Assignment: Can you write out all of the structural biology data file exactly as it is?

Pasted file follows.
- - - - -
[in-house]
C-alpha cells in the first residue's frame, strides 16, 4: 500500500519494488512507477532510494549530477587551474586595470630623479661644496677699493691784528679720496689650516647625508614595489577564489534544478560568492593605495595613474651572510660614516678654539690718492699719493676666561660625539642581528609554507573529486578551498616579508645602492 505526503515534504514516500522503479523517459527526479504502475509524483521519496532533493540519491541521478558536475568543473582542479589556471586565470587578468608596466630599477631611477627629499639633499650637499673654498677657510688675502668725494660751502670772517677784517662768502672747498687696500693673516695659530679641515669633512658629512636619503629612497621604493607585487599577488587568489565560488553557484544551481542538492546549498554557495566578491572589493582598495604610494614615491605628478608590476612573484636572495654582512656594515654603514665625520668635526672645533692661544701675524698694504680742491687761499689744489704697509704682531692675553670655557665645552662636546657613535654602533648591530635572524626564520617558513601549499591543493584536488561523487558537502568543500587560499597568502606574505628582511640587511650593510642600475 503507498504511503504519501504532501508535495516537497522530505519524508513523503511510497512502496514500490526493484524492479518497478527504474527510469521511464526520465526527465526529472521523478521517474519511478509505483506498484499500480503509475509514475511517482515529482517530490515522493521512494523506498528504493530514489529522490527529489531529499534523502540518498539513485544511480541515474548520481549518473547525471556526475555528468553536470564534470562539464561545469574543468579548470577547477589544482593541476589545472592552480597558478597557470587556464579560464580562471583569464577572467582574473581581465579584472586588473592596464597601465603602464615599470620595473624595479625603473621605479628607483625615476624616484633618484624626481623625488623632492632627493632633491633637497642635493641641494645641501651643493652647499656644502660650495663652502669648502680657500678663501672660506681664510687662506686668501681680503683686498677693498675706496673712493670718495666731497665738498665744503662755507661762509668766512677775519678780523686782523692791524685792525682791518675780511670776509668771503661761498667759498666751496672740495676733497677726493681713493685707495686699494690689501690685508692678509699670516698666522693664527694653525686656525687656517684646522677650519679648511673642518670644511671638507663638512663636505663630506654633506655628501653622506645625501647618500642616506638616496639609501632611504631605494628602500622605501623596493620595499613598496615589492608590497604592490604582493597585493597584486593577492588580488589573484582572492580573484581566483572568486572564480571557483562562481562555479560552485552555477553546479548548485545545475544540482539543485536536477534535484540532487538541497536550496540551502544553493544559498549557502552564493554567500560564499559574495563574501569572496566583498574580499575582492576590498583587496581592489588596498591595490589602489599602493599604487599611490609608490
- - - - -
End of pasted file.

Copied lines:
[in-house]
C-alpha cells in the first residue's frame, strides 16, 4: 500500500519494488512507477532510494549530477587551474586595470630623479661644496677699493691784528679720496689650516647625508614595489577564489534544478560568492593605495595613474651572510660614516678654539690718492699719493676666561660625539642581528609554507573529486578551498616579508645602492 505526503515534504514516500522503479523517459527526479504502475509524483521519496532533493540519491541521478558536475568543473582542479589556471586565470587578468608596466630599477631611477627629499639633499650637499673654498677657510688675502668725494660751502670772517677784517662768502672747498687696500693673516695659530679641515669633512658629512636619503629612497621604493607585487599577488587568489565560488553557484544551481542538492546549498554557495566578491572589493582598495604610494614615491605628478608590476612573484636572495654582512656594515654603514665625520668635526672645533692661544701675524698694504680742491687761499689744489704697509704682531692675553670655557665645552662636546657613535654602533648591530635572524626564520617558513601549499591543493584536488561523487558537502568543500587560499597568502606574505628582511640587511650593510642600475 503507498504511503504519501504532501508535495516537497522530505519524508513523503511510497512502496514500490526493484524492479518497478527504474527510469521511464526520465526527465526529472521523478521517474519511478509505483506498484499500480503509475509514475511517482515529482517530490515522493521512494523506498528504493530514489529522490527529489531529499534523502540518498539513485544511480541515474548520481549518473547525471556526475555528468553536470564534470562539464561545469574543468579548470577547477589544482593541476589545472592552480597558478597557470587556464579560464580562471583569464577572467582574473581581465579584472586588473592596464597601465603602464615599470620595473624595479625603473621605479628607483625615476624616484633618484624626481623625488623632492632627493632633491633637497642635493641641494645641501651643493652647499656644502660650495663652502669648502680657500678663501672660506681664510687662506686668501681680503683686498677693498675706496673712493670718495666731497665738498665744503662755507661762509668766512677775519678780523686782523692791524685792525682791518675780511670776509668771503661761498667759498666751496672740495676733497677726493681713493685707495686699494690689501690685508692678509699670516698666522693664527694653525686656525687656517684646522677650519679648511673642518670644511671638507663638512663636505663630506654633506655628501653622506645625501647618500642616506638616496639609501632611504631605494628602500622605501623596493620595499613598496615589492608590497604592490604582493597585493597584486593577492588580488589573484582572492580573484581566483572568486572564480571557483562562481562555479560552485552555477553546479548548485545545475544540482539543485536536477534535484540532487538541497536550496540551502544553493544559498549557502552564493554567500560564499559574495563574501569572496566583498574580499575582492576590498583587496581592489588596498591595490589602489599602493599604487599611490609608490